In the Bernoullian view, air flowing around a wing's sloping surfaces experiences changes in speed and pressure that lead to an overall upward force on the wing. The fact that each speed change is accompanied by a pressure change is the result of a conservation of energy in air passing a stationary surface—when the air's speed and motional energy increase, the air's pressure and pressure energy must decrease to compensate. In short, when air flowing around the wing speeds up, its pressure drops and when it slows down, its pressure rises.
When air going under the wing encounters the downward sloping bottom surface, it slows down. As a result, the air's pressure rises and it exerts a strong upward force on the wing. But when air going over the wing encounters the up and down sloping top surface, it slows down and then speeds up. As a result, the air's pressure first rises and then drops dramatically, and it exerts a very weak overall downward force on the wing. Because the upward force on the bottom of the wing is much stronger than the downward force on the top of the wing, there is an upward overall pressure force on the wing. This upward force can be strong enough to support the weight of the airplane.
But despite the apparent differences between these two descriptions of airplane flight, they are completely equivalent. The upward pressure force of the Bernoullian perspective is exactly the same as the upward reaction force of the Newtonian perspective. They are simply two ways of looking at the force produced by deflecting an airstream, a force known as lift.
But before fuel is injected into the engine's compressed air, there is a side duct that allows some of that compressed air to flow toward the passenger cabin. So the engine is providing the air you breathe during a flight.
There is one last interesting point about this compressed air: It is initially too hot to breathe. Even though air at 30,000 feet is extremely cold, the act of compressing it causes its temperature to rise substantially. This happens because compressing air takes energy and that energy must go somewhere in the end. It goes into the thermal energy of the air and raises the air's temperature. Thus the compressed air from the engines must be cooled by air conditioners before it goes into the passenger cabin.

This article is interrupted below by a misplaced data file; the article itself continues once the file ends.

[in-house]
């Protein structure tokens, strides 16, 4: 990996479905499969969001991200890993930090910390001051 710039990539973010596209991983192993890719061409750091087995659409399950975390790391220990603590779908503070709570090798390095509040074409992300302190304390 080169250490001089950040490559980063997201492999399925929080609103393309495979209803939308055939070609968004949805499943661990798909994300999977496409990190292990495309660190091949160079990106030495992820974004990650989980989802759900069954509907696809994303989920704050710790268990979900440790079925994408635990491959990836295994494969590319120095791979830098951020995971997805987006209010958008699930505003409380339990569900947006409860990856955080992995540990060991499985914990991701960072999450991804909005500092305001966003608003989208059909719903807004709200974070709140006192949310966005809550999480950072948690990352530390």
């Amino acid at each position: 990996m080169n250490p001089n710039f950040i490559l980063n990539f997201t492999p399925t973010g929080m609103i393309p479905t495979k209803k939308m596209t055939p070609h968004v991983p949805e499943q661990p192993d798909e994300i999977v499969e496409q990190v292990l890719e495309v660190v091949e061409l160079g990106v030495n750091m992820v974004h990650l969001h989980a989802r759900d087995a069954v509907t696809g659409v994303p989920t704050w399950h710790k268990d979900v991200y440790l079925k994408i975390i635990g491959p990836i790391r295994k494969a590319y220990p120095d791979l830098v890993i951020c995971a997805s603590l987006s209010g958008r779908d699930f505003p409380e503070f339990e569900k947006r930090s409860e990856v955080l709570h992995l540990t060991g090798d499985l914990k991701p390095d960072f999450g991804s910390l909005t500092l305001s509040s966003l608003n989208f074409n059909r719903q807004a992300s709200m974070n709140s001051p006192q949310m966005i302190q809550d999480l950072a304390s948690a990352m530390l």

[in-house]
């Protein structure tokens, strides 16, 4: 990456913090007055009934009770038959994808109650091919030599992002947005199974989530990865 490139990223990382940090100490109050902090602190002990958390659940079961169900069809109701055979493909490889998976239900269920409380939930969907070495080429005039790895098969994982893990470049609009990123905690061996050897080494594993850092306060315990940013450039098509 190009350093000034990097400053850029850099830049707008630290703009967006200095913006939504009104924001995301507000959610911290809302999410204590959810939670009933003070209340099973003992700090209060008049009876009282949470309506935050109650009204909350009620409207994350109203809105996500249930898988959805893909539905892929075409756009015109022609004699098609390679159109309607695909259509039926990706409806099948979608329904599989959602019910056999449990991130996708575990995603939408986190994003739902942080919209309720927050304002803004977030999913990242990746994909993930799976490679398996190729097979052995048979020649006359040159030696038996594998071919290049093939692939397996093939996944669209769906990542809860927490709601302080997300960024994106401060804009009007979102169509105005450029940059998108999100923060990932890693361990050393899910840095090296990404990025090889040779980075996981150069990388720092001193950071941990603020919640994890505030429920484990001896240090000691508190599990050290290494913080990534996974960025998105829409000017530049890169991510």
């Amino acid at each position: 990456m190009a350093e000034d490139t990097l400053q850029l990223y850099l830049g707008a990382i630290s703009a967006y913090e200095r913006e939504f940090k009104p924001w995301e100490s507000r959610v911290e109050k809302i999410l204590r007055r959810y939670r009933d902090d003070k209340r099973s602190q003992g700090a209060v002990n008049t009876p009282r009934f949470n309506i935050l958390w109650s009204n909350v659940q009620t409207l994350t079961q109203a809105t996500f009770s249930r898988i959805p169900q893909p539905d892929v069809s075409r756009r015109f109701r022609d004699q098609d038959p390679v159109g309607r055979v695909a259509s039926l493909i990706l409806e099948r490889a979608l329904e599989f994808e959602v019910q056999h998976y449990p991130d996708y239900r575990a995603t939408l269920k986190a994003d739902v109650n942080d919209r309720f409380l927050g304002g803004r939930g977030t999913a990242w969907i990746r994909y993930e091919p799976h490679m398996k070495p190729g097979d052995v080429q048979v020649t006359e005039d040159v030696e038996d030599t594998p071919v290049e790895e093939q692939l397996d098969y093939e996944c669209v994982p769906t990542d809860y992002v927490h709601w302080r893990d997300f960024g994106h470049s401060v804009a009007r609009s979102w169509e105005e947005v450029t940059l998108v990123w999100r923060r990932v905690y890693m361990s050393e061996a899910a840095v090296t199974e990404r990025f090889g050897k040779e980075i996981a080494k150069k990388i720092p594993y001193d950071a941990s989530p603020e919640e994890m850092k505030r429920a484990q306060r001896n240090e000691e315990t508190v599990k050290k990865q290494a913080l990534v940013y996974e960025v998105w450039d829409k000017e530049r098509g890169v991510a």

But the airstream that goes over the wing has a complicated trip. First it encounters the leading edge of the wing and is pushed upward and forward. This air slows somewhat and its pressure increases. So far, this upper airstream isn't helpful to the plane because it pushes the plane backward. But the airstream then follows the curving upper surface of the wing because of a phenomenon known as the Coanda effect. The Coanda effect is a common behavior in fluids—viscosity and friction keep them flowing along surfaces as long as they don't have to turn too quickly. (The next time your coffee dribbles down the side of the pitcher when you poured too slowly, blame it on the Coanda effect.)
Because of the Coanda effect, the upper airstream now has to bend inward to follow the wing's upper surface. This inward bending involves an inward acceleration that requires an inward force. That force appears as the result of a pressure imbalance between the ambient pressure far above the wing and a reduced pressure at the top surface of the wing. The Coanda effect is the result (i.e. air follows the wing's top surface) but air pressure is the means to achieve that result (i.e. a low pressure region must form above the wing in order for the airstream to arc inward and follow the plane's top surface).
The low pressure region above the wing helps to support the plane because it allows air pressure below the wing to be more effective at lifting the wing. But this low pressure also causes the upper airstream to accelerate. With more pressure behind it than in front of it, the airstream accelerates—it's pushed forward by the pressure imbalance. Of course, the low pressure region doesn't last forever and the upper airstream has to decelerate as it approaches the wing's trailing edge—a complicated process that produces a small amount of turbulence on even the most carefully designed wing.
In short, the curvature of the upper airstream gives rise to a drop in air pressure above the wing and the drop in air pressure above the wing causes a temporary increase in the speed of the upper airstream as it passes over much of the wing.